So, as I sit down to write this blog my first instinct is to reach for somthing to eat. To be honest, this habit started back in grad school when I would eat cereal straight out of the box every time I had to write a paper. It is possible I was actually hungry a few of those times, but to be honest, I think I dealt with my stress by eating. I did not love writing back then and writing assignments were stressful. Fast forward to today, I actually enjoy blogging yet I still reach for food almost every time. My habit is not fueled by hunger but something else...my emotions.
Emotional eating is when food is used for emotional regulation. In other words, people eat to feed their emotions not their bodies. Most of the time, the feelings are negative such as stress, anger, sadness or boredom but occasionally people eat when they are happy as well. The most common cause of emotional eating is stress. Stress causes cortisol levels in our body to increase which in turn causes us to crave sugary, fatty and salty food. This brings me to my next point, emotional eating is problematic because we are not eating veggies to cope. The foods we “just have to eat” (think french fries or cookies) are not good for us. This can lead to weight gain and bigger medical issues. Another problem is when we rely on food to feel better, we don’t have a chance to adopt more healthy coping mechanisms. In addition, we often feel bad about ourselves afterwards. We feel guilty or ashamed which can then lead to a vicious cycle that can lead to more emotional eating. Ugh!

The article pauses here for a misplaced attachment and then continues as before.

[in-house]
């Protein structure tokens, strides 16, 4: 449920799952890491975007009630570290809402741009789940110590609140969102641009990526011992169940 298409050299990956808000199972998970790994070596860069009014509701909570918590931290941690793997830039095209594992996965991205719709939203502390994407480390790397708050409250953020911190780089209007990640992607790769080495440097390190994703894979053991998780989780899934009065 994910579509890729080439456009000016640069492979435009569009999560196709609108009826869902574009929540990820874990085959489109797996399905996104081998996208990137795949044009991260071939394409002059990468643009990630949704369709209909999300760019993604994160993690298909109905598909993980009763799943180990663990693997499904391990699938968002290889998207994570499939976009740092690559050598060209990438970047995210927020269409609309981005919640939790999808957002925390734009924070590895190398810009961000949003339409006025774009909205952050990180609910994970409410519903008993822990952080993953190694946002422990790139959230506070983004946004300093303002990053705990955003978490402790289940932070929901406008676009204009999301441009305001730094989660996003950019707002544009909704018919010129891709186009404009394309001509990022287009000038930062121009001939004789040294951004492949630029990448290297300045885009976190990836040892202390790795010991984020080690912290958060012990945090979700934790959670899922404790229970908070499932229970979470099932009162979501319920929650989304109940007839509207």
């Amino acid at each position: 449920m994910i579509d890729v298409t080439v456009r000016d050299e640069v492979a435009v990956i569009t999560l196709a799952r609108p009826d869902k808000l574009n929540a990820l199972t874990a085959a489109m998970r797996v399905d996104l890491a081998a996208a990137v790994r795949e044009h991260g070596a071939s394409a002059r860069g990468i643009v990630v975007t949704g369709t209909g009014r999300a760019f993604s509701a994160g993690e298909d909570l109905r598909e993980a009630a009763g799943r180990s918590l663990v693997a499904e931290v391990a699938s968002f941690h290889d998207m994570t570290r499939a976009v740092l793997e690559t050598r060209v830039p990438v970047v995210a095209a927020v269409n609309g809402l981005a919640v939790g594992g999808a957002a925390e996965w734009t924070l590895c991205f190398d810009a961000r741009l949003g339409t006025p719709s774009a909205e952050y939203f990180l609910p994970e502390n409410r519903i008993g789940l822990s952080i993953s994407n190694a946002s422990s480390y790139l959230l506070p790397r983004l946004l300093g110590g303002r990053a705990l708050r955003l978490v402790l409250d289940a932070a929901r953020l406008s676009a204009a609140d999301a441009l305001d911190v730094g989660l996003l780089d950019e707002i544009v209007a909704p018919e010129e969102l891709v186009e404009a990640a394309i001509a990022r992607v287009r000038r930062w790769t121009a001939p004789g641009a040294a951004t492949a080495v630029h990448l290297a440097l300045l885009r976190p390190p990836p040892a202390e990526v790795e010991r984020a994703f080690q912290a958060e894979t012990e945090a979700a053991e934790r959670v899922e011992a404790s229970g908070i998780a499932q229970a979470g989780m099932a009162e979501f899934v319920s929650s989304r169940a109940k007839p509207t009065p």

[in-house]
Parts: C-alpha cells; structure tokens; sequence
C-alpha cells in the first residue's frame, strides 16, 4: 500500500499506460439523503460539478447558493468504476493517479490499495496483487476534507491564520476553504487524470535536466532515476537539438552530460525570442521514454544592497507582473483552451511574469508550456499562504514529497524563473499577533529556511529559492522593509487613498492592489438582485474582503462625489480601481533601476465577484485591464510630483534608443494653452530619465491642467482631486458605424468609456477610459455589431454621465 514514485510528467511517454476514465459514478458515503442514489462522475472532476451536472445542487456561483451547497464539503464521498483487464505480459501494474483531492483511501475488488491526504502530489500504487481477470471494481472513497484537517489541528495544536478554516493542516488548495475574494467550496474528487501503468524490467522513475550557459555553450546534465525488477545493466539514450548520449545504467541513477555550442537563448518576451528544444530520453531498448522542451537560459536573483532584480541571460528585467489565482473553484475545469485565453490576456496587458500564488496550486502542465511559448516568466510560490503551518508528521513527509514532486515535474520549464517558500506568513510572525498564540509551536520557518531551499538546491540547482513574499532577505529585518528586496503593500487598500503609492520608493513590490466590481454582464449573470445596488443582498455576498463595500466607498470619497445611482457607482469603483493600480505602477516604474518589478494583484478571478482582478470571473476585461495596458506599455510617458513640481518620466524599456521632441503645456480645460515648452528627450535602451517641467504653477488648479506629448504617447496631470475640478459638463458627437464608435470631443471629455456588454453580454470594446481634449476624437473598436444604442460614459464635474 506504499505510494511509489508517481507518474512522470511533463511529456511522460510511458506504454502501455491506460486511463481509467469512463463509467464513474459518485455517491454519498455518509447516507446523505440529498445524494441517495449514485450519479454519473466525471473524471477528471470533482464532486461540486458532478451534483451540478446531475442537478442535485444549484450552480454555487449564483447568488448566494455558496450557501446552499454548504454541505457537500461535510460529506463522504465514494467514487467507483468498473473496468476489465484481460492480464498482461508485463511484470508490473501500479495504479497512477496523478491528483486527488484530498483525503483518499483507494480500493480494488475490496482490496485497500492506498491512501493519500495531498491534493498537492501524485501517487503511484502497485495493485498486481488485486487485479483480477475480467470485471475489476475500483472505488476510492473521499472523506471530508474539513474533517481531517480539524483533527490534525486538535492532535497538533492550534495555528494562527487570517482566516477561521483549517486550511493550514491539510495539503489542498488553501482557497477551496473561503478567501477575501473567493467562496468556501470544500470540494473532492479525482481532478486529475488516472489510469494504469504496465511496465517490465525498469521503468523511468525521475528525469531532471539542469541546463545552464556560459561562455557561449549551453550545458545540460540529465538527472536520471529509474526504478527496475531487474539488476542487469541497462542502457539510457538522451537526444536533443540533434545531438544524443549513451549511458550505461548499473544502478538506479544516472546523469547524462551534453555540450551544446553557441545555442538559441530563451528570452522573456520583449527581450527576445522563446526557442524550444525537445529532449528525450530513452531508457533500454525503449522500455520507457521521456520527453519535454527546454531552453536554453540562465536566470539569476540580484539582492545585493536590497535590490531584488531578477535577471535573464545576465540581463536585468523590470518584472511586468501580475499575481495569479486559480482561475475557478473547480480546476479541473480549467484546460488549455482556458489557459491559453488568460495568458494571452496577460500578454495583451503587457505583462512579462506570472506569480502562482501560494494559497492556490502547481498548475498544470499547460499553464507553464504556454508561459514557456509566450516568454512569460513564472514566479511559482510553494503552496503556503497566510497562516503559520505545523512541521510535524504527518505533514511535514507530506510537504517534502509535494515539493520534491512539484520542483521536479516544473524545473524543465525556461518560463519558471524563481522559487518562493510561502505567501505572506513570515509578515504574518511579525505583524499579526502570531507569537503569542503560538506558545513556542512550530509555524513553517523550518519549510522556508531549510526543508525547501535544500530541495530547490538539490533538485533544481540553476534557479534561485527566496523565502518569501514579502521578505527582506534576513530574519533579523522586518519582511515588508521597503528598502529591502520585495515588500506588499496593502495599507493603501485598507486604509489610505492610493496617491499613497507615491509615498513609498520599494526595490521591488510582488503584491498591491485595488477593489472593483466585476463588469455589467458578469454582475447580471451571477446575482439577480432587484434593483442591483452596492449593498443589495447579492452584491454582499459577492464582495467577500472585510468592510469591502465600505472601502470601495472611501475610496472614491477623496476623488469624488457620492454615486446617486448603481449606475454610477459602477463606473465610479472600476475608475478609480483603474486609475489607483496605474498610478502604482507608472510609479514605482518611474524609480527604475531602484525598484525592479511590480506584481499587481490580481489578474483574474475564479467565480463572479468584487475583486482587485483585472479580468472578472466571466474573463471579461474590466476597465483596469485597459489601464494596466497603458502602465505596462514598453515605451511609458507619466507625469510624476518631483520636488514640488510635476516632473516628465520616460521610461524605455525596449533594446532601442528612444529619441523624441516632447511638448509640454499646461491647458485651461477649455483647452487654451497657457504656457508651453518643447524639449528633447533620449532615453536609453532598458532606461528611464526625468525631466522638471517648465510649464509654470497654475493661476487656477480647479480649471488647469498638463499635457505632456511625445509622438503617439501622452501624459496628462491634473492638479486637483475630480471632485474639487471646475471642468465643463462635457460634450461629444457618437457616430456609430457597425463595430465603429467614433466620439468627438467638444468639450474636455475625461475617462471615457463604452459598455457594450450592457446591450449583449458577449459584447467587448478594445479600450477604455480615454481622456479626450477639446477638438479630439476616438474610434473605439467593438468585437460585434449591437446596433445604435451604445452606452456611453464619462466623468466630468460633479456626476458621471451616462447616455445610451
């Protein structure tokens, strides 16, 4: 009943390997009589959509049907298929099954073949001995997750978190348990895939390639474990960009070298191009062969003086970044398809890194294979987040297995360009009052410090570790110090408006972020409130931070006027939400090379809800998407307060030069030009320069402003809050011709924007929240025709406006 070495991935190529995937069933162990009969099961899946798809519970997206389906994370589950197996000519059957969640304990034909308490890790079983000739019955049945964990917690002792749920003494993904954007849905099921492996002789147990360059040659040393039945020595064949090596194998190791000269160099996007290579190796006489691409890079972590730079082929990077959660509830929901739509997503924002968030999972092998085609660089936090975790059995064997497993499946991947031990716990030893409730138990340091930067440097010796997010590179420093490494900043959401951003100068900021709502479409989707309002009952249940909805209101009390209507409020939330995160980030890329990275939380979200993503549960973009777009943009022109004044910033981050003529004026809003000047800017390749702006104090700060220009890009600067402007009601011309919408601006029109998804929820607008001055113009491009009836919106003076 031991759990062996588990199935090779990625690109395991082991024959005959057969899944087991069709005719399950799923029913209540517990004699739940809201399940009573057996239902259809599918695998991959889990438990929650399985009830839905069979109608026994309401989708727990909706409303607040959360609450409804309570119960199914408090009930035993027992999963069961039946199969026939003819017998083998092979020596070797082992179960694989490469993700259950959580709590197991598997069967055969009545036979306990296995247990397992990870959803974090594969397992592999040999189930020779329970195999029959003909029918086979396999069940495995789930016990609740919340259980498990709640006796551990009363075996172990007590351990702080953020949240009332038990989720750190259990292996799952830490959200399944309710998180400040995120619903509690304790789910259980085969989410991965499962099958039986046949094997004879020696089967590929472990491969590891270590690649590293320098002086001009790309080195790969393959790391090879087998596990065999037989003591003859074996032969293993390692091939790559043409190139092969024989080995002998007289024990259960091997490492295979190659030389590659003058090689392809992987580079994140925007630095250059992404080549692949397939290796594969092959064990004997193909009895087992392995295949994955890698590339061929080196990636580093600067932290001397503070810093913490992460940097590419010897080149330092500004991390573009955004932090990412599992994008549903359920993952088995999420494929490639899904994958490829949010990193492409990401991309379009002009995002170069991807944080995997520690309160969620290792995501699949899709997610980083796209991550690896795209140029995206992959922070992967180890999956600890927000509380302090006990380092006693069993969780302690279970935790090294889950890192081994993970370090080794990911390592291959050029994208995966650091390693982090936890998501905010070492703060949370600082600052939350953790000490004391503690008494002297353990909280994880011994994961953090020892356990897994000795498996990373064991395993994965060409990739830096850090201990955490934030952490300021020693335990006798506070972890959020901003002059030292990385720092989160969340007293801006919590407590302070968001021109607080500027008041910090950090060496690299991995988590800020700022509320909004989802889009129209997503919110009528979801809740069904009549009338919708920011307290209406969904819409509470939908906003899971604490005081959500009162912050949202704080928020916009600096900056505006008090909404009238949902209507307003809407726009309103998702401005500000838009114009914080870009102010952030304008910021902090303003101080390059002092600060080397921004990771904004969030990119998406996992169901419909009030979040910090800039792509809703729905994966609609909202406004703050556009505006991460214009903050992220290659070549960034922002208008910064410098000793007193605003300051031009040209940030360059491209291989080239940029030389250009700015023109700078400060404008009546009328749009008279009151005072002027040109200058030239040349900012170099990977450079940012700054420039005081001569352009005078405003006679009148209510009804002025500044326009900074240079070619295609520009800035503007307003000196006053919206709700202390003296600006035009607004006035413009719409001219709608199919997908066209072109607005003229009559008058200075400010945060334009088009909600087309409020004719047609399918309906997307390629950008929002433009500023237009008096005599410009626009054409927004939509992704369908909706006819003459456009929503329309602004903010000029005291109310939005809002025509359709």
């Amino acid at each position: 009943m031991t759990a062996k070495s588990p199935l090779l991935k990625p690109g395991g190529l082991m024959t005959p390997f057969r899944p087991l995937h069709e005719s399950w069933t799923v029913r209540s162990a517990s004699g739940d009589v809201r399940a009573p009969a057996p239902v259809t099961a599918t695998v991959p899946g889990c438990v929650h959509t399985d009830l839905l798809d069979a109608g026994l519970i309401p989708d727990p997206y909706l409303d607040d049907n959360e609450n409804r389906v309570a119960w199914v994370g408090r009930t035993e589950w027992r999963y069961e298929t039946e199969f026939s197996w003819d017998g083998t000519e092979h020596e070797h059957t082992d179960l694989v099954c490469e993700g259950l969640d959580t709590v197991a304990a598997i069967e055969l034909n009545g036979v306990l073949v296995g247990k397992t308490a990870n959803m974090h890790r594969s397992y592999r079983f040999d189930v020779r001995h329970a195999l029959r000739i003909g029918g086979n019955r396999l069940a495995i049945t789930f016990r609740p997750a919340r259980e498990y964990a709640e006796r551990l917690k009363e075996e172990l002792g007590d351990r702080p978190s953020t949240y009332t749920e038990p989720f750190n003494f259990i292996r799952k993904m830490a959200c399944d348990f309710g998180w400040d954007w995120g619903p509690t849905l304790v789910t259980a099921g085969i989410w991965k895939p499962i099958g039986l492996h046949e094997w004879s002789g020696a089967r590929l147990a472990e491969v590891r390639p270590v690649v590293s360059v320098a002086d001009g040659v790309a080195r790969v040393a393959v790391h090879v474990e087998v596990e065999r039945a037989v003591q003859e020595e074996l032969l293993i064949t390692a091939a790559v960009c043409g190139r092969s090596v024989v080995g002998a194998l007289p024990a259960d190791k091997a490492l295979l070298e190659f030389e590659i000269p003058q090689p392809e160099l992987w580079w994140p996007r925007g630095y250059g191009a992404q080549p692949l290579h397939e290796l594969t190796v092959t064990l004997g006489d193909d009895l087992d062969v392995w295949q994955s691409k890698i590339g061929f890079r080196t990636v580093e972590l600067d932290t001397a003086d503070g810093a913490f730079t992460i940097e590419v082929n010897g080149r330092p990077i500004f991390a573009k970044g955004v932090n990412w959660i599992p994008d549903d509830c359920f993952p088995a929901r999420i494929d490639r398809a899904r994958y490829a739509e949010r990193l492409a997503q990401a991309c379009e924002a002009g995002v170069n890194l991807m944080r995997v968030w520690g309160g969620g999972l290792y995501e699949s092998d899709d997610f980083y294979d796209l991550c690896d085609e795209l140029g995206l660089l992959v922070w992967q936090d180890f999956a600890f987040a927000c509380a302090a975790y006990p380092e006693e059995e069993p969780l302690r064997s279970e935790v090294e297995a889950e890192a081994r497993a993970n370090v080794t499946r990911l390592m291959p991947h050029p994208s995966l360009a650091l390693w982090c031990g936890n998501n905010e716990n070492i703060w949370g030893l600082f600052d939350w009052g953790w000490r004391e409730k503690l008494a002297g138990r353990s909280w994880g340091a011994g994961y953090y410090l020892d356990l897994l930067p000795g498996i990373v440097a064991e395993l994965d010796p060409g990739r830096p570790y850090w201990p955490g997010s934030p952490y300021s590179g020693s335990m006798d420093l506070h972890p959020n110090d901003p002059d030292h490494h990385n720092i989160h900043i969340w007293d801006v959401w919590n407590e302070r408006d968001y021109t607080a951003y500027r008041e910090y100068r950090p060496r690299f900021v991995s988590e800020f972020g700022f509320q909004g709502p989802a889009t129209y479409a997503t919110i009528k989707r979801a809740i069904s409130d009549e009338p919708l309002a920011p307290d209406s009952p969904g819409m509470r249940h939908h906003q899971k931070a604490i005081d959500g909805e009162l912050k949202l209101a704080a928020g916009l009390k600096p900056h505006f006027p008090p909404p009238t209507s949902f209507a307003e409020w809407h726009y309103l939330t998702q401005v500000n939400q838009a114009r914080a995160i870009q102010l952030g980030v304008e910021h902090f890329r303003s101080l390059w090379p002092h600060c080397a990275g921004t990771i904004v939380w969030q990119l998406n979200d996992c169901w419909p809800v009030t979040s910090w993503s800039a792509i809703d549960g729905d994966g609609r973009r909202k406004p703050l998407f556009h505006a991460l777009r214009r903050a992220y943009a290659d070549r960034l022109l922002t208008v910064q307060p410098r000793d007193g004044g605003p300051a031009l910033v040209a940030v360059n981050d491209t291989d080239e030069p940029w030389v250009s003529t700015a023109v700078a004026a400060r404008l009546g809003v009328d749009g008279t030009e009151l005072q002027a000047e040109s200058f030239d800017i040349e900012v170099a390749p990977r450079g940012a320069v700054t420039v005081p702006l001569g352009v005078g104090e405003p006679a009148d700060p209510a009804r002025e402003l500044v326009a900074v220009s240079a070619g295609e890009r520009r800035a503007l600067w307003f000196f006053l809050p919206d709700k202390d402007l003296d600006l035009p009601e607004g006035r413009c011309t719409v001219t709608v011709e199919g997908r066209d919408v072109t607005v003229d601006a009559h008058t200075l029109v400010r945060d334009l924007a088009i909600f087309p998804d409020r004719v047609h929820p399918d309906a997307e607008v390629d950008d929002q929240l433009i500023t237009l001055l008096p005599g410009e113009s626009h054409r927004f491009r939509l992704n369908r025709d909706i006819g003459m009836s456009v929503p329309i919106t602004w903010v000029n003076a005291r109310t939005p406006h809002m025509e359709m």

So what can we do to start eating when we are hungry and not for other reasons? According to Laurel Inman the director of The Integrative Coach Training Program and where I received my coaching certification, emotional eating happens when we feel out of control and food is used for safety or comfort. She says that coaching can be helpful for clients with this issue. She says coaching can provide education as well as support depending on the needs of the client. Coaching can help clients identify true hunger from emotional hunger.
Life coaching can also help people identify triggers such as which foods, places and emotions lead to emotional eating. Coaching can also help clients develop a new and more heathy relationship with food. Laurel struggled with emotional eating herself and considers herself a success story. She has been free from emotional eating for over 15 years. Coaching helped her in a way that other programs could not and now she has a completely new relationship with her body.
If any of this rings true for you, remember first to be kind to yourself. Don’t beat yourself up or that will likely lead to more emotional eating. Know that there is hope and there are many little things you can do today to set yourself on the right path. One of these things is to begin practicing mindfulness. Becoming aware of your patterns and triggers will help you to determine the reasons for eating. Pressing the pause button before you eat can help as well. Wait 5 minutes when the urge comes up and do something different: take a walk, soak in the bathtub or meditate. Chances are if you can interrupt your pattern you will begin to eat in a healthier way. If you still are struggling you may need to seek some support. Coaching can help you discover your best and healthiest self yet!